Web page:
One of the most important aspects of reaching goals is consistency. This usually means waking up everyday, setting a plan of action, and executing – without missing a beat.
But what happens when life throws you a curve ball?
You get sick, injured, life emergency, or some other unavoidable obstacle interferes with your routine. What do you do then?
For people who create strict routines, these interruptions are jarring and can destroy years of hard work in building habits of success. They form the basis of their routines and principles on immutable ideals: I always have to eat clean, never miss a workout, train at a specific time everyday, etc.
While these are all good things, the rigidness of the principles can become a problem. Because at some point, you will have a conflict and cannot live up to your ideals. For example, you might have a business meeting that causes you to miss a training session, and perhaps have to eat a meal that would break your diet.
While a small break from your routine seems harmless, some people with strict routines can fall apart. The key example is diet. We all know someone that was crushing a new diet for weeks getting good results, and suddenly they crash hard and end up worse than they started. For some people it can be going on vacation, for others getting busier at work, but sure enough something caused them to have to alter their routine just a little and that derailed the gravy train.
A very strict routine is like a piece of ceramic – very strong but brittle. It takes a lot to break it, but it has no flex whatsoever, so any force that exceeds its toughness causes irreversible damage.
In materials, many applications desire a mix of toughness AND flexibility. For example, metal. Metal is tough, but it also has the ability to flex under high stress without catastrophic failure. This allows it to survive dynamic stress situations without failure, where a material with a higher toughness but lower flexibility would not.
For routines, we desire the same traits. A routine that is too strict will not survive the inevitable monkey wrench life will throw at you. You need to build in some flexibility. This is one of the reasons why modern diets allow cheat meals.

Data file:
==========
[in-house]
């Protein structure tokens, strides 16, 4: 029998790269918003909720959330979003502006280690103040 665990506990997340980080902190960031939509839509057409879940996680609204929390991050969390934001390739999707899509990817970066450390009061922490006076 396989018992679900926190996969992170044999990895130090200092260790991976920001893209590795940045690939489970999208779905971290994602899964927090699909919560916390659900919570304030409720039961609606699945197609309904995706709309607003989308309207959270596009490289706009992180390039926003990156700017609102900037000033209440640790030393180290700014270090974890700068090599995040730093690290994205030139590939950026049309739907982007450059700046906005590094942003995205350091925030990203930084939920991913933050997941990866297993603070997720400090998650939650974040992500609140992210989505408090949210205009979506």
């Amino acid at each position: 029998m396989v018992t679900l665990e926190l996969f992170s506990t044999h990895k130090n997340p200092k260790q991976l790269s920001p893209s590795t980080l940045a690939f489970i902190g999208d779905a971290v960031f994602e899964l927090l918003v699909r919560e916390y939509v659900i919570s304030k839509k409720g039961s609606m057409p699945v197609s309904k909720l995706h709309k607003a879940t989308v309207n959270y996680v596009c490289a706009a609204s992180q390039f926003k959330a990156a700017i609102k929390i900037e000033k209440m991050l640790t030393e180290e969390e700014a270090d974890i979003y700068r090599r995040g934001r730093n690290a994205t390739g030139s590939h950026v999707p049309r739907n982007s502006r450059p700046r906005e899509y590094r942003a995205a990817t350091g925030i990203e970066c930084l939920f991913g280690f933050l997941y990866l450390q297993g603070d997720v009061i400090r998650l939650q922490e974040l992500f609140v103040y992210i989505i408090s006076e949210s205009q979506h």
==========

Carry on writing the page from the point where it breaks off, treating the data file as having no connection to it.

For example, I just finished a 11 day vacation in Spain with my girlfriend and my parents. If you know anything about me, I love to eat, especially when traveling. So I did eat plenty of exotic foods I normally don’t eat, and at times I normally wouldn’t eat (restaurants in Spain open around 8pm at night as they close for siesta from 3-8pm).
Plus, when you are traveling, getting access to quality gym equipment is tricky. We stayed at 3 hotels, and only one of them had a proper gym to workout in. Now I am sure I could have found a gym within the city and made time to train there, but then I would have made the vacation harder to enjoy for everyone else.
So do I break or flex?
I still tracked all my calories and macros with my phone, and tried my best to stay close to my macro goals as I could. When I had a good gym I worked out in the morning. When I didn’t have a gym, I just made a point to do more cardio in the form of walking and going up stairs during sight seeing, on average walking 8 miles a day and climbing 40 floors.
By the time I got back home, I had actually lost 1 pound and body measurements were about the same, with the added benefit that I allowed some of my injuries to recover, while being hungry to return to my routine with renewed vigor.
So I didn’t go completely off the plan (eating like a pig or lounging around all day doing nothing), but I didn’t go hardcore either (eat super clean and workout like a beast and miss out on vacationing). Like steel, I flexed under pressure but was able to bounce back and keep to my regimen as usual.
While I know some people that are built like ceramic that are very successful, I find very few people who can live life super hard-nosed 24/7. I can only think of one of the top of my head right now still active.
So I believe being built from steel is a better approach to regimens. Build your routines with some flexibility to them, allowing your to adapt when the time call for it.
Don’t mistake this as meaning you can flex everyday. Just like metal, if you are bending left and right regularly, you will snap. The flexibility is only required once in a while. For me, that is a couple times a month. Some people need once a week. I find the longer your stick with a routine, the less you will need to bend it.
What do you think? Do you agree or disagree?
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